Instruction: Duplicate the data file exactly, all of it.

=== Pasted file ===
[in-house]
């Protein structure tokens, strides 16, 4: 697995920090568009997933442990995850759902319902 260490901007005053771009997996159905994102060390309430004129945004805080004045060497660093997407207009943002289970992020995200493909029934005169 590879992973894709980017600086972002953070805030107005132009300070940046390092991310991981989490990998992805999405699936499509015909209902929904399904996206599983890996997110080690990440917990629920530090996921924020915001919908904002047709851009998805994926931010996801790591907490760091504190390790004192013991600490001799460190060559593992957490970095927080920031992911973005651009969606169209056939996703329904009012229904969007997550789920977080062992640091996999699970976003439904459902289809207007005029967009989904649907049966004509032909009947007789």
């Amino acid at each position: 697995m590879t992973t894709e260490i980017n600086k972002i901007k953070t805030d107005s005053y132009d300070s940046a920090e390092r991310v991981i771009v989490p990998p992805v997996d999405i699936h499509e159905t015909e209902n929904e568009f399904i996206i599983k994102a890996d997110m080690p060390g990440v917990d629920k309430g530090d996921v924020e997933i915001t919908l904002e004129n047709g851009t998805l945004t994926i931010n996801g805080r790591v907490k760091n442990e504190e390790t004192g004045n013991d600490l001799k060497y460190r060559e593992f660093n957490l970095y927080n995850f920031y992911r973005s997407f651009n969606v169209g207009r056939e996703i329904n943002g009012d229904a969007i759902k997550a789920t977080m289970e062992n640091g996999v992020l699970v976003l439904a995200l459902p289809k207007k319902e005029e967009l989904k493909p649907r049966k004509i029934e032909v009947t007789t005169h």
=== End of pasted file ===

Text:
[in-house]
């Protein structure tokens, strides 16, 4: 697995920090568009997933442990995850759902319902 260490901007005053771009997996159905994102060390309430004129945004805080004045060497660093997407207009943002289970992020995200493909029934005169 590879992973894709980017600086972002953070805030107005132009300070940046390092991310991981989490990998992805999405699936499509015909209902929904399904996206599983890996997110080690990440917990629920530090996921924020915001919908904002047709851009998805994926931010996801790591907490760091504190390790004192013991600490001799460190060559593992957490970095927080920031992911973005651009969606169209056939996703329904009012229904969007997550789920977080062992640091996999699970976003439904459902289809207007005029967009989904649907049966004509032909009947007789």
């Amino acid at each position: 697995m590879t992973t894709e260490i980017n600086k972002i901007k953070t805030d107005s005053y132009d300070s940046a920090e390092r991310v991981i771009v989490p990998p992805v997996d999405i699936h499509e159905t015909e209902n929904e568009f399904i996206i599983k994102a890996d997110m080690p060390g990440v917990d629920k309430g530090d996921v924020e997933i915001t919908l904002e004129n047709g851009t998805l945004t994926i931010n996801g805080r790591v907490k760091n442990e504190e390790t004192g004045n013991d600490l001799k060497y460190r060559e593992f660093n957490l970095y927080n995850f920031y992911r973005s997407f651009n969606v169209g207009r056939e996703i329904n943002g009012d229904a969007i759902k997550a789920t977080m289970e062992n640091g996999v992020l699970v976003l439904a995200l459902p289809k207007k319902e005029e967009l989904k493909p649907r049966k004509i029934e032909v009947t007789t005169h």